Here are the facts. He was standing and he fell. He fell and he kneeled. He kneeled and he bled. He bled and he died. He fell in a heap like any man and his blood spilled out like any blood; *red* as any blood, wet as any blood and reflecting the sky and the buildings and the birds and the trees, or your face if you'd look into its dulling mirror--and it dried in the sun as blood dries. That's all. They spilled his blood and he bled. They cut him down and he died; the blood flowed on the walk in a pool, gleamed a while, and, after a while, became dull then dusty, then dried. That's the story and that's how it ended. It's an old story and there's been too much blood to excite you. Besides, it's only important when it fills the veins of a living man. Aren't you tired of such stories? Aren't you sick of the blood? Then why listen, why don't you go? It's hot out here. There's the odor of embalming fluid. The beer is cold in the taverns, the saxophones will be mellow at the Savoy; plenty good-laughing-lies will be told in the barber shops and beauty parlors; and there'll be sermons in two hundred churches in the cool of the evening, and plenty of laughs at the movies. Go listen to ‘Amos and Andy’ and forget it. Here you have only the same old story. There's not even a young wife up here in red to mourn him. There's nothing to give you that good old frightened feeling. The story's too short and too simple. His name was Clifton, Tod Clifton, and he was unarmed, and his death was as senseless as his life was futile. He had struggled for Brotherhood on a hundred street corners and he thought it would make him more human, but he died like any dog in a road."[Excerpt only. From Chapter 21]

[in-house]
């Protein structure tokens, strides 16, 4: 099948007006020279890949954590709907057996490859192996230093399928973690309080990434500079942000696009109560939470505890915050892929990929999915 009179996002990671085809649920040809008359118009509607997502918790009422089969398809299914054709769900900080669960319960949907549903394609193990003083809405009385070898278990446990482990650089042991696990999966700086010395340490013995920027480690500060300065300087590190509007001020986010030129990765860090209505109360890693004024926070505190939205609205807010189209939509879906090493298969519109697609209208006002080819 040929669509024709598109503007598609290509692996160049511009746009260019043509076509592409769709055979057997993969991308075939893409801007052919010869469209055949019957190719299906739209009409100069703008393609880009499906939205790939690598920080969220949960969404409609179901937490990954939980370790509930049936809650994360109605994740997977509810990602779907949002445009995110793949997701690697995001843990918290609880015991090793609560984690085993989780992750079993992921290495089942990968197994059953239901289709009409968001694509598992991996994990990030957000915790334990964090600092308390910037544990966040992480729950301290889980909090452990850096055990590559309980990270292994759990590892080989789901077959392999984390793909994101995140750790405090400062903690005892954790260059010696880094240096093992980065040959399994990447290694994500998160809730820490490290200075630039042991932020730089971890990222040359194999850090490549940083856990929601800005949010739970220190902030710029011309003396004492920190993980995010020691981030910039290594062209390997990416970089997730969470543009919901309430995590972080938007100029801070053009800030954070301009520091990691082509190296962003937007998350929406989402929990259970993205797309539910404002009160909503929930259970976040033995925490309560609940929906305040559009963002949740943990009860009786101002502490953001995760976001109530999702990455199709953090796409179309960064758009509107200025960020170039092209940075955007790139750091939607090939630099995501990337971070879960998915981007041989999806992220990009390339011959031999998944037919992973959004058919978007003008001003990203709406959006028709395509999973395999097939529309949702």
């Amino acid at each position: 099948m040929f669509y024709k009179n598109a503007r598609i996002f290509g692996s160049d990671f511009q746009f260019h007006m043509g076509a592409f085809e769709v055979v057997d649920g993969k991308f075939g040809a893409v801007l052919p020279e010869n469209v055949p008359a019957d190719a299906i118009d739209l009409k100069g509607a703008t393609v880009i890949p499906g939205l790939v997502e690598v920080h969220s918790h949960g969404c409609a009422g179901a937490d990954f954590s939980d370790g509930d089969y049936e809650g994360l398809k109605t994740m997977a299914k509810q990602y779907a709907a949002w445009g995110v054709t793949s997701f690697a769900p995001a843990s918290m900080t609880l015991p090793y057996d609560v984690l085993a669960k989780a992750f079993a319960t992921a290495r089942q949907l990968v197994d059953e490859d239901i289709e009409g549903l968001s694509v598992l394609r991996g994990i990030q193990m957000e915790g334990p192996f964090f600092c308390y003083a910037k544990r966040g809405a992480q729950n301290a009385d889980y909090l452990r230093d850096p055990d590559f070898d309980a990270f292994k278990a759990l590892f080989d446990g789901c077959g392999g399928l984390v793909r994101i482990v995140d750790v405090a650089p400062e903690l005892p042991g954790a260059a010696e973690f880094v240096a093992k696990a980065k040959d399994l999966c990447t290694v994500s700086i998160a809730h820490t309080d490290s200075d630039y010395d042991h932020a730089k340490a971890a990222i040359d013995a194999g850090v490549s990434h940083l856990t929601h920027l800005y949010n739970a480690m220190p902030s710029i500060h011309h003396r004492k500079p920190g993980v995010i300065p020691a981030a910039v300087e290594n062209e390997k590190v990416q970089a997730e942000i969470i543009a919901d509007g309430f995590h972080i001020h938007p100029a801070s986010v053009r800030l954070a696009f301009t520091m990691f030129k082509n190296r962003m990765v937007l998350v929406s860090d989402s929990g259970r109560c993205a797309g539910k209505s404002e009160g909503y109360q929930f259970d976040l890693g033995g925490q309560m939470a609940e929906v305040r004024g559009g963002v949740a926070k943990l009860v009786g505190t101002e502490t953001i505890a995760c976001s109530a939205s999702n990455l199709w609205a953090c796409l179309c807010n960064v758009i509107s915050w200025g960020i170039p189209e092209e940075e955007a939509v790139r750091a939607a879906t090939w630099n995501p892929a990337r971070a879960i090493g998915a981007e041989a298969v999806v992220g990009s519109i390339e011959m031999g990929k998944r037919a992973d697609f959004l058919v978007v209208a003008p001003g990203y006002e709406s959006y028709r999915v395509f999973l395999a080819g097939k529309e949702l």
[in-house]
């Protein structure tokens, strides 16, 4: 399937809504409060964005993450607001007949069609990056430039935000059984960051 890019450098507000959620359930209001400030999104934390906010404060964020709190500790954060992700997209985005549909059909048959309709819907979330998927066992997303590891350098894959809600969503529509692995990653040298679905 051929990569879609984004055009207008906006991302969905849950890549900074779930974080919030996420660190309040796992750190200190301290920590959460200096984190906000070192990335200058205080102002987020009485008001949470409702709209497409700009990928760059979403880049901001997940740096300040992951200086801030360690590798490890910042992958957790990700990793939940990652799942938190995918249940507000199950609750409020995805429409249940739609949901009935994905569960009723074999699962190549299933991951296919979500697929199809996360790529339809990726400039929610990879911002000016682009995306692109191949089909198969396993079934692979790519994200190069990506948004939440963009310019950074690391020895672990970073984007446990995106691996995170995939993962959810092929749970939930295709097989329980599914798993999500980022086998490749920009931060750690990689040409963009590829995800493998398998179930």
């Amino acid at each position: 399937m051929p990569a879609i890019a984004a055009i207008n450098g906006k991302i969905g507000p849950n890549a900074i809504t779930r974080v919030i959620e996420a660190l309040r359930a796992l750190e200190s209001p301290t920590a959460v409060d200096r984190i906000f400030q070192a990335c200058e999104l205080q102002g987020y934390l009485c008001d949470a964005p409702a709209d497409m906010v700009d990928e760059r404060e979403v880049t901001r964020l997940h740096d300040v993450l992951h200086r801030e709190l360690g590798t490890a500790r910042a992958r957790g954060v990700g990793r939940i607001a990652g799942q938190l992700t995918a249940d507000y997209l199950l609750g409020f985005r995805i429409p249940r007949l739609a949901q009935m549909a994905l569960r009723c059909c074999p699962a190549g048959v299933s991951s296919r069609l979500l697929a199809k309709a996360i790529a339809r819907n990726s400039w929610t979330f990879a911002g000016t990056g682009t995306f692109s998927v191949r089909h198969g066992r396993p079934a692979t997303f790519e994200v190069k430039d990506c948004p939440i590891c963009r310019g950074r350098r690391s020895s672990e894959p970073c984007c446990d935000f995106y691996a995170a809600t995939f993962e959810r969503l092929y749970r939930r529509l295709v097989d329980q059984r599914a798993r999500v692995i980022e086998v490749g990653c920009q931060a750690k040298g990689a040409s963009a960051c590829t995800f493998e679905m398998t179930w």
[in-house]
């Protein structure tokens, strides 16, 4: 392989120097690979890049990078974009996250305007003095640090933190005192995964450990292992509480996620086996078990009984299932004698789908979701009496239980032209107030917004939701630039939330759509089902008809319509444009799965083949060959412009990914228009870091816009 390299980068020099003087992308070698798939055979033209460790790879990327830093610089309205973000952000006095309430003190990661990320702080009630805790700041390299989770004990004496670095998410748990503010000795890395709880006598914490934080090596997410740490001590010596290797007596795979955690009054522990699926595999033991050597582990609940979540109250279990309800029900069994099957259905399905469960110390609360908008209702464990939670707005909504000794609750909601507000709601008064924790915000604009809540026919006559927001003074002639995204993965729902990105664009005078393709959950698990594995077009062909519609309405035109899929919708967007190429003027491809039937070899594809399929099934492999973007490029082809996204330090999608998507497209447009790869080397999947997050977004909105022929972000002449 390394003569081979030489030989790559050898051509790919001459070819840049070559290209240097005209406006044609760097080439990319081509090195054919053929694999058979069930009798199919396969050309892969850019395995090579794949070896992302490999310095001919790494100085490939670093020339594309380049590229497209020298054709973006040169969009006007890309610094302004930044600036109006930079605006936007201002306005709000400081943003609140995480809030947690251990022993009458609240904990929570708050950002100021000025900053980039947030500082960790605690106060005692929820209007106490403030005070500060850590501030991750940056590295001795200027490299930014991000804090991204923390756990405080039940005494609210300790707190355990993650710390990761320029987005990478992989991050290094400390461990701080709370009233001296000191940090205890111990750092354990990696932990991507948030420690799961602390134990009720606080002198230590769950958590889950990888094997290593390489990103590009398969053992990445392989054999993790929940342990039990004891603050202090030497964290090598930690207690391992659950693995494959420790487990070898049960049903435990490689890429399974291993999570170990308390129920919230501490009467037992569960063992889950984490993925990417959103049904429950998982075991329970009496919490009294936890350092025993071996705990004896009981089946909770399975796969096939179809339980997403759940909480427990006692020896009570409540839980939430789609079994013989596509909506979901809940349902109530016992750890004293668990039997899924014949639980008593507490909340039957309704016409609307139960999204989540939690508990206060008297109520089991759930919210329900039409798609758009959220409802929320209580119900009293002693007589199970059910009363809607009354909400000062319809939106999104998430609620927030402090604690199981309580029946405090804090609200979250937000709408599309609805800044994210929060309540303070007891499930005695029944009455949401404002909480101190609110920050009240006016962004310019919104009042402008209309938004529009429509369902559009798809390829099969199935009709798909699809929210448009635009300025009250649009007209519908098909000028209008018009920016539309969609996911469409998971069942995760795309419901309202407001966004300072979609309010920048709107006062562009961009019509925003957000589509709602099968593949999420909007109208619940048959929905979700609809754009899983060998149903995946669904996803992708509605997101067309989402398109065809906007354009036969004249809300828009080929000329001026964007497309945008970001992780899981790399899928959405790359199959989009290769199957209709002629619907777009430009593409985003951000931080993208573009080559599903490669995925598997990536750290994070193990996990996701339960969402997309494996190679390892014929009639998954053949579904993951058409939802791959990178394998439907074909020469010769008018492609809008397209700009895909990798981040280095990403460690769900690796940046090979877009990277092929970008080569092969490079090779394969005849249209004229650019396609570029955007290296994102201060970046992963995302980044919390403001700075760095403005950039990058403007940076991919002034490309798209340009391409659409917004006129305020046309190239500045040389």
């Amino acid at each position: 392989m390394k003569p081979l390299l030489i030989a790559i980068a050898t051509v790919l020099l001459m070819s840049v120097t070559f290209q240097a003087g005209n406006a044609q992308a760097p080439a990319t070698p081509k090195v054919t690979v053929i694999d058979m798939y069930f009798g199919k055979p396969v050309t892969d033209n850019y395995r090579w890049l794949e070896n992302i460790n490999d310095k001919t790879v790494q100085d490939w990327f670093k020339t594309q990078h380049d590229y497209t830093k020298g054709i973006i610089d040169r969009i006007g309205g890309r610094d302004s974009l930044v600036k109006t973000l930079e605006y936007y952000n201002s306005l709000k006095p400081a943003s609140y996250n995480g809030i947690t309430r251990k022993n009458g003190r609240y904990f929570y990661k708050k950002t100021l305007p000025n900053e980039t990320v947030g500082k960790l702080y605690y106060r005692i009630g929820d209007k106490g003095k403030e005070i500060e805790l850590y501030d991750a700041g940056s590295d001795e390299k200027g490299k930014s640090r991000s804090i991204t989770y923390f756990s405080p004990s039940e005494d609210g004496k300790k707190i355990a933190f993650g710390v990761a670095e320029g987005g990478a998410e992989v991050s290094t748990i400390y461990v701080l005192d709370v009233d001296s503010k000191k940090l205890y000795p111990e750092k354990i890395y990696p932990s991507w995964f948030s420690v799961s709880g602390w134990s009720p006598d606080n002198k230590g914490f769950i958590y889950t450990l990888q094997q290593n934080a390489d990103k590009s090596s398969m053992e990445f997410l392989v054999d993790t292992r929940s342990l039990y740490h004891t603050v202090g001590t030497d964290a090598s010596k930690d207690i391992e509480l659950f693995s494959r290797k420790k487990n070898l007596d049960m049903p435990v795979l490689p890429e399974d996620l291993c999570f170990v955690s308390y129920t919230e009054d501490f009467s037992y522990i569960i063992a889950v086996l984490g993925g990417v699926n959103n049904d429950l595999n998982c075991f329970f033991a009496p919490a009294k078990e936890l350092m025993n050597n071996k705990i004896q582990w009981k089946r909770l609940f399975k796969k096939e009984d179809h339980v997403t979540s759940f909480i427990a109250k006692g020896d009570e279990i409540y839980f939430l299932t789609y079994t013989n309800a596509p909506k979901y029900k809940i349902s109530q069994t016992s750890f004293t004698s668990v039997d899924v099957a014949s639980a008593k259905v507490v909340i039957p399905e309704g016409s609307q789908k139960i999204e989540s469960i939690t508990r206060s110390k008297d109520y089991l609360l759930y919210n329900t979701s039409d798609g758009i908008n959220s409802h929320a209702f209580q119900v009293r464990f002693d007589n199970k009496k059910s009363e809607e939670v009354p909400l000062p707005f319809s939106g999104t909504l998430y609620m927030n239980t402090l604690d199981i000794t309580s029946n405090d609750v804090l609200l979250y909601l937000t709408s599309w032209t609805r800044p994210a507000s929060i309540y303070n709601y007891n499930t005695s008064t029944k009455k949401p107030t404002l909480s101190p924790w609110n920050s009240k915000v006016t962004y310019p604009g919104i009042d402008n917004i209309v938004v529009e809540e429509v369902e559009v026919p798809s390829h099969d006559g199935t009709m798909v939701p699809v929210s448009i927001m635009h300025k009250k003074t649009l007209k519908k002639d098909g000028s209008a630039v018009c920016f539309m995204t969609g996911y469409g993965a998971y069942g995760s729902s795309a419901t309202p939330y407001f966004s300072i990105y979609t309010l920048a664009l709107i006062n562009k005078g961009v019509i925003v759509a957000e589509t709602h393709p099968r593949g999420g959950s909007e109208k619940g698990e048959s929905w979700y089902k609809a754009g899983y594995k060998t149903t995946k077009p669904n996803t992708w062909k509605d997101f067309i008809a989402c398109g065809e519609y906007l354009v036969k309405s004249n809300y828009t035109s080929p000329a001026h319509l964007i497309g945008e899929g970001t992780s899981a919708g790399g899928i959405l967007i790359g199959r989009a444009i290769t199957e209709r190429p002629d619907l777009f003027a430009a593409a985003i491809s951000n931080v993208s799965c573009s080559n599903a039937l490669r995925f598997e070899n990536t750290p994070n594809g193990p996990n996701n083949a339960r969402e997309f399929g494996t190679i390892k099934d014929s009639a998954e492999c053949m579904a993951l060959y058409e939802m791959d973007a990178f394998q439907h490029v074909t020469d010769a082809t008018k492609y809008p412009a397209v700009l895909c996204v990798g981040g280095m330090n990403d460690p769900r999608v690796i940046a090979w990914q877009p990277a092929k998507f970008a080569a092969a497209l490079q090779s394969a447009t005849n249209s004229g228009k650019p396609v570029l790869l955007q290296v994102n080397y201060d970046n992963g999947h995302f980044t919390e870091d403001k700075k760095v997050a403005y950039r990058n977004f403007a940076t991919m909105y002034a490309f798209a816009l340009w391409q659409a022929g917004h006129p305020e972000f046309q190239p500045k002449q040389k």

Smith notes that while there has been some progress in dismantling racism and violence against African-Americans, we can see in Black Lives Matter that police brutality against black bodies persists – even 65 years after the publication of INVISIBLE MAN. He shows me the novel’s ties to today’s #BlackLivesMatter movement – and protests in historical context, eschewing dichotomies between “literature” and “protest.”